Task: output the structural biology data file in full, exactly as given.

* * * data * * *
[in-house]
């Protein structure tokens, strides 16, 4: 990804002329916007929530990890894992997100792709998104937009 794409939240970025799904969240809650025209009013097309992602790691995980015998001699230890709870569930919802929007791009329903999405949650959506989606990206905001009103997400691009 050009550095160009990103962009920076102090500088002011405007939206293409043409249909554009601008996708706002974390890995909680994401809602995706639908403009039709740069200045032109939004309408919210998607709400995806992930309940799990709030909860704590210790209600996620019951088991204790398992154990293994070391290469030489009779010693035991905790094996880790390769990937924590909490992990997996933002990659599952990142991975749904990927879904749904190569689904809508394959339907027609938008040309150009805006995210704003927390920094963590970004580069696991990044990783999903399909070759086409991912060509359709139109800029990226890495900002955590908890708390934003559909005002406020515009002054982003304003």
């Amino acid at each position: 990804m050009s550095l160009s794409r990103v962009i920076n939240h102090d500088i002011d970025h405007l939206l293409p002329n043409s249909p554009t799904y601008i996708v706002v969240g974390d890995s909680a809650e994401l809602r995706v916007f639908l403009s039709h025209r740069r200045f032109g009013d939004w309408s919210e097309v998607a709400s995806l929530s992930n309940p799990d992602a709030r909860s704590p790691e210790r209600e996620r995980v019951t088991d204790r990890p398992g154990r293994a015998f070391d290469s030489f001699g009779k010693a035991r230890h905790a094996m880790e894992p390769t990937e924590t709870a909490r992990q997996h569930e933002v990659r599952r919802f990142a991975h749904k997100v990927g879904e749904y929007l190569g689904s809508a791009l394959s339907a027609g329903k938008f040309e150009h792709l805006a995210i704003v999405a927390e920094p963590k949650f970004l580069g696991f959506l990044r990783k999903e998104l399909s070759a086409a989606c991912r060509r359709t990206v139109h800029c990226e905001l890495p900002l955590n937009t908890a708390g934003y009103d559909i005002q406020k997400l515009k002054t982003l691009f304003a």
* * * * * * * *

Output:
[in-house]
């Protein structure tokens, strides 16, 4: 990804002329916007929530990890894992997100792709998104937009 794409939240970025799904969240809650025209009013097309992602790691995980015998001699230890709870569930919802929007791009329903999405949650959506989606990206905001009103997400691009 050009550095160009990103962009920076102090500088002011405007939206293409043409249909554009601008996708706002974390890995909680994401809602995706639908403009039709740069200045032109939004309408919210998607709400995806992930309940799990709030909860704590210790209600996620019951088991204790398992154990293994070391290469030489009779010693035991905790094996880790390769990937924590909490992990997996933002990659599952990142991975749904990927879904749904190569689904809508394959339907027609938008040309150009805006995210704003927390920094963590970004580069696991990044990783999903399909070759086409991912060509359709139109800029990226890495900002955590908890708390934003559909005002406020515009002054982003304003």
């Amino acid at each position: 990804m050009s550095l160009s794409r990103v962009i920076n939240h102090d500088i002011d970025h405007l939206l293409p002329n043409s249909p554009t799904y601008i996708v706002v969240g974390d890995s909680a809650e994401l809602r995706v916007f639908l403009s039709h025209r740069r200045f032109g009013d939004w309408s919210e097309v998607a709400s995806l929530s992930n309940p799990d992602a709030r909860s704590p790691e210790r209600e996620r995980v019951t088991d204790r990890p398992g154990r293994a015998f070391d290469s030489f001699g009779k010693a035991r230890h905790a094996m880790e894992p390769t990937e924590t709870a909490r992990q997996h569930e933002v990659r599952r919802f990142a991975h749904k997100v990927g879904e749904y929007l190569g689904s809508a791009l394959s339907a027609g329903k938008f040309e150009h792709l805006a995210i704003v999405a927390e920094p963590k949650f970004l580069g696991f959506l990044r990783k999903e998104l399909s070759a086409a989606c991912r060509r359709t990206v139109h800029c990226e905001l890495p900002l955590n937009t908890a708390g934003y009103d559909i005002q406020k997400l515009k002054t982003l691009f304003a």